virtual art

2020 in review: At last, over & out

2020? Perish the thought. The ups, downs, disasters, trends, outrages, and occasional triumphs of Oregon's arts & culture in a tortuous year.

2020? Perish the thought. Good riddance to bad rubbish: We’re gonna wash that year right out of our hair. Don’t let the door hit you on the way out. Or, as the old curse has it, “may you live in interesting times” – but not quite this interesting, thank you very much.

The Year That Should Not Speak Its Name led pretty much everyone, including all of us here at Oregon ArtsWatch, on a frantic and astonishing chase. It was discombobulating, because for the most part we were chasing in isolation inside the confines of our own homes, like cats in a cardboard box desperately racing after our own tails. Oh, sure, there were those fair-weather walks through the neighborhood, and the masked-up trips to the grocery store. But, really: Things might’ve been new, but they were far from normal.


LOOKING BACK: 2020 IN THE REAR VIEW MIRROR


Normality, of course, is how the year began. Even optimism. On Jan. 1, 2020, a year ago today, ArtsWatch strode brashly into the Brave New Year with the first dispatch in Vision 2020, an ambitious series of 20 interviews over 20 days with a cross-section of Oregon arts figures who agreed to talk with us about how things looked from their corners of the cultural world, and what they hoped to see in the coming year and decade. They had some terrific insights and ideas, and the series makes for some fascinating reading: From Rachel Barreras-Kleeman’s tale of why she teaches dance to low-income kids on the Coast, to Dañel Malan’s vision of creating bilingual arts through Teatro Milagro, to 18 compelling stories in between, you can find all 20 interviews here. But nobody – least of all those of us at ArtsWatch Central, in our eager editorial innocence – anticipated what was lurking just around the corner.

In January Maya Vivas and Leila Haile talked with Martha Daghlian for ArtsWatch’s “Vision 2020” series about the joys and challenges of running an adventurous art gallery on North Mississippi Avenue featuring work from a wide range of artists who identify as QTPoC (Queer Trans People of Color). Because of the Covid-19 crisis, their Ori Gallery has since shifted to an online presence. Photo courtesy Ori Gallery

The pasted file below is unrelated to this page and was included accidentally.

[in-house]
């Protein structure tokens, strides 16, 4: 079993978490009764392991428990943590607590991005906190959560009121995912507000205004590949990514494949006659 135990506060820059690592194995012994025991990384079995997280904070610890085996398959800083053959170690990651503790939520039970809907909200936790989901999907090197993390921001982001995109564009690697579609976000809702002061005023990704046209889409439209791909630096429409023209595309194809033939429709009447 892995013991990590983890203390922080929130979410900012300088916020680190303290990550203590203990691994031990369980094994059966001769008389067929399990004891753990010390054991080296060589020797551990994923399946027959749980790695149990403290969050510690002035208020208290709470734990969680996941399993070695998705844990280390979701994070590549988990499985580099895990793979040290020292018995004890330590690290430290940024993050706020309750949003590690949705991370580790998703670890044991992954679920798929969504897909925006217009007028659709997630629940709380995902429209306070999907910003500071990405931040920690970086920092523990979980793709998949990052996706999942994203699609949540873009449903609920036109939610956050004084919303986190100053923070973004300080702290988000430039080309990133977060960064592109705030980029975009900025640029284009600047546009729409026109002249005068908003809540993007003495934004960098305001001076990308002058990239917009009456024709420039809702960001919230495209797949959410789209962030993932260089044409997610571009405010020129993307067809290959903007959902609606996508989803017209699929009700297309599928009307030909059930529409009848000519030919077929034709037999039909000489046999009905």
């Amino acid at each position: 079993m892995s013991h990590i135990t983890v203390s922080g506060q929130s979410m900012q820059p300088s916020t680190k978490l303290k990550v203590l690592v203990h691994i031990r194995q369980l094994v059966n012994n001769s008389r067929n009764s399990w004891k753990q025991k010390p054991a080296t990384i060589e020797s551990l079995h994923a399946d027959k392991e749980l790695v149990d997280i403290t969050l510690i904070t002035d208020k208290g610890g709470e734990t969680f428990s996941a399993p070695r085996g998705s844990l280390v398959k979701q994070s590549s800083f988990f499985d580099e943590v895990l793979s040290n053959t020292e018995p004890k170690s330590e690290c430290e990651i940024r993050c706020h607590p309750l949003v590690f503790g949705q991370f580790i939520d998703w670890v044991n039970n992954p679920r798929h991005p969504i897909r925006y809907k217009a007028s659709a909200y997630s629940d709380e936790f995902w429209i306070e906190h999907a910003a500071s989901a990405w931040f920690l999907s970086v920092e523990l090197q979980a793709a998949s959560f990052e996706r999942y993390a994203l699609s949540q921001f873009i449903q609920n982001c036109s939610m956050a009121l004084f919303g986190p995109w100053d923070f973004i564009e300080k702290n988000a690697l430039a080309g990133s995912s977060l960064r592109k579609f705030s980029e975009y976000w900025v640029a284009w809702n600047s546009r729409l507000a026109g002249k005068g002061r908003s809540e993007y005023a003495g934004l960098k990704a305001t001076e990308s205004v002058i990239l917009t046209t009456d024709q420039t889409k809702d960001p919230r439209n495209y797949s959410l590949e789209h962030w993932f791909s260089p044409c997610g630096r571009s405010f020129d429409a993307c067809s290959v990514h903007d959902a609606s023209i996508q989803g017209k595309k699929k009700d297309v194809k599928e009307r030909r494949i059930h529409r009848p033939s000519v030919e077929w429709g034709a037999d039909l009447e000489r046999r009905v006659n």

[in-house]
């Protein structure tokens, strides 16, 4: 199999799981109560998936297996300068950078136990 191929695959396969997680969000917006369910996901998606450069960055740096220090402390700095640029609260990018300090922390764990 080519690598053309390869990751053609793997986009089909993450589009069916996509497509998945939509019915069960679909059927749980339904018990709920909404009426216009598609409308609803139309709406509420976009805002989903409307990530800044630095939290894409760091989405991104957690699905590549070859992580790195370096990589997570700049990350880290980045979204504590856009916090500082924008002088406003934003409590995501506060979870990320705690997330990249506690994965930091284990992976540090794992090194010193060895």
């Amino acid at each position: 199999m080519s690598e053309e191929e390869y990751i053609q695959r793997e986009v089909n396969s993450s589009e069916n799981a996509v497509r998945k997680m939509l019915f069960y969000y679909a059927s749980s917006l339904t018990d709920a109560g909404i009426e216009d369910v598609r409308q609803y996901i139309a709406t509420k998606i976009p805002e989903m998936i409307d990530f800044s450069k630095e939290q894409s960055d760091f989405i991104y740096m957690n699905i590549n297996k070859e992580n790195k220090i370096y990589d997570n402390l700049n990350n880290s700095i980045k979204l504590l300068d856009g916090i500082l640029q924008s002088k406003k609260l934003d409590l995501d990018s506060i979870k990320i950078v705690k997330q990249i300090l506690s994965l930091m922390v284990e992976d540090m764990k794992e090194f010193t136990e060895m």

And how could any of us have? Yes, news reports buried on the inside pages of the newspapers alerted us to some new virus very far away, but it didn’t seem like much to get alarmed about. Then things began to build, until, come March, the virus was all very real, and all over the place, and in spite of a determined right-wing campaign to persuade people that it was all fake news and the disease was a hoax, the world began to shut down.

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An invitation to ‘unleash the artist’

Manzanita's Hoffman Center for the Arts responds to the coronavirus shutdown by encouraging artists in all media to participate in a virtual show

Like so many others, artist Christine Wichers is feeling a bit out of sorts these days. She and her husband are 72; her mother, 94, lives with them.

“We’re in that high target range” for susceptibility to the novel coronavirus, said Wichers, who lives in Washougal, Wash. “I worry every single day that I am going to make some kind of mistake and cause us harm. I could do something wrong and bring that home or make one trip to the grocery store too many.”

When Christine Wichers saw how her painting, “At Home Day 9,” turned out, she thought, “Dang, that’s how I feel.”  The painting is part of the Hoffman Center for the Arts’ “Creating in Place” virtual show.  Photo courtesy: Hoffman Center for the Arts

But she does take comfort in her afternoon painting routine and recently found herself channeling the anxiety and uncertainty into her art. She’d been working on a series of sea creatures, with a focus on the eyes.

“I just started putting paint on the canvas,” she said. And as the work she has since dubbed At Home Day 9 evolved, she knew she’d captured her stormy spirit. “I said, ‘Dang, that’s how I feel.’”

Then came that moment of serendipity, the place every artist hopes to land – a gallery to share her work.

The Hoffman Center for the Arts in Manzanita is hosting Creating in Place: Connecting in a Time of Uncertainty. The project was Hoffman Center board member David Dillon’s idea.

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